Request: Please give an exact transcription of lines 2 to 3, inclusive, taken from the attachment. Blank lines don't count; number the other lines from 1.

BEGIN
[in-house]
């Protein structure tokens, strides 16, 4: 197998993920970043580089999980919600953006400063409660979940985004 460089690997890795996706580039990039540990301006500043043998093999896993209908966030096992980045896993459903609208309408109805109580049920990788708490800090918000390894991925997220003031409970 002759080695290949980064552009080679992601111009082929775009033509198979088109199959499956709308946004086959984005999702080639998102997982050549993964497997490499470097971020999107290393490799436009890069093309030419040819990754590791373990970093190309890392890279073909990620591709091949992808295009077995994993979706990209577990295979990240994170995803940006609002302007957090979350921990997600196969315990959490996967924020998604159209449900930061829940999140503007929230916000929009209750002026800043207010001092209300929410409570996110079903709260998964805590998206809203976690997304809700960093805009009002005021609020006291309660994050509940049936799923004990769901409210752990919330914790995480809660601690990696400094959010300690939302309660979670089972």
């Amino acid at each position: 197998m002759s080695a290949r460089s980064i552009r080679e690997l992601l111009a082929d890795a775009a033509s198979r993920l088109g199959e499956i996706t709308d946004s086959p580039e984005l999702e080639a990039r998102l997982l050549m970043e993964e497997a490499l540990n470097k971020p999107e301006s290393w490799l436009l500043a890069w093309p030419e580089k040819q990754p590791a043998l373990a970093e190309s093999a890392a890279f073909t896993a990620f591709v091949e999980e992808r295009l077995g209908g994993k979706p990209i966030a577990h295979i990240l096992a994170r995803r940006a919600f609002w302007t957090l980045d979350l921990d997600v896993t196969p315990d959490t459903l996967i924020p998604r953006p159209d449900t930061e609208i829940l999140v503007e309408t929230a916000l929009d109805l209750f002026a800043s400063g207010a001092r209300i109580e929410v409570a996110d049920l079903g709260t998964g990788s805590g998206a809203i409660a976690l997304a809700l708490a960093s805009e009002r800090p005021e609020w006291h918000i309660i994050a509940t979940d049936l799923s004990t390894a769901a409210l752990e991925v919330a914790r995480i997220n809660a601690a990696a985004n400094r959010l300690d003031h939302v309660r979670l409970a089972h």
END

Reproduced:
């Protein structure tokens, strides 16, 4: 197998993920970043580089999980919600953006400063409660979940985004 460089690997890795996706580039990039540990301006500043043998093999896993209908966030096992980045896993459903609208309408109805109580049920990788708490800090918000390894991925997220003031409970 002759080695290949980064552009080679992601111009082929775009033509198979088109199959499956709308946004086959984005999702080639998102997982050549993964497997490499470097971020999107290393490799436009890069093309030419040819990754590791373990970093190309890392890279073909990620591709091949992808295009077995994993979706990209577990295979990240994170995803940006609002302007957090979350921990997600196969315990959490996967924020998604159209449900930061829940999140503007929230916000929009209750002026800043207010001092209300929410409570996110079903709260998964805590998206809203976690997304809700960093805009009002005021609020006291309660994050509940049936799923004990769901409210752990919330914790995480809660601690990696400094959010300690939302309660979670089972």
């Amino acid at each position: 197998m002759s080695a290949r460089s980064i552009r080679e690997l992601l111009a082929d890795a775009a033509s198979r993920l088109g199959e499956i996706t709308d946004s086959p580039e984005l999702e080639a990039r998102l997982l050549m970043e993964e497997a490499l540990n470097k971020p999107e301006s290393w490799l436009l500043a890069w093309p030419e580089k040819q990754p590791a043998l373990a970093e190309s093999a890392a890279f073909t896993a990620f591709v091949e999980e992808r295009l077995g209908g994993k979706p990209i966030a577990h295979i990240l096992a994170r995803r940006a919600f609002w302007t957090l980045d979350l921990d997600v896993t196969p315990d959490t459903l996967i924020p998604r953006p159209d449900t930061e609208i829940l999140v503007e309408t929230a916000l929009d109805l209750f002026a800043s400063g207010a001092r209300i109580e929410v409570a996110d049920l079903g709260t998964g990788s805590g998206a809203i409660a976690l997304a809700l708490a960093s805009e009002r800090p005021e609020w006291h918000i309660i994050a509940t979940d049936l799923s004990t390894a769901a409210l752990e991925v919330a914790r995480i997220n809660a601690a990696a985004n400094r959010l300690d003031h939302v309660r979670l409970a089972h």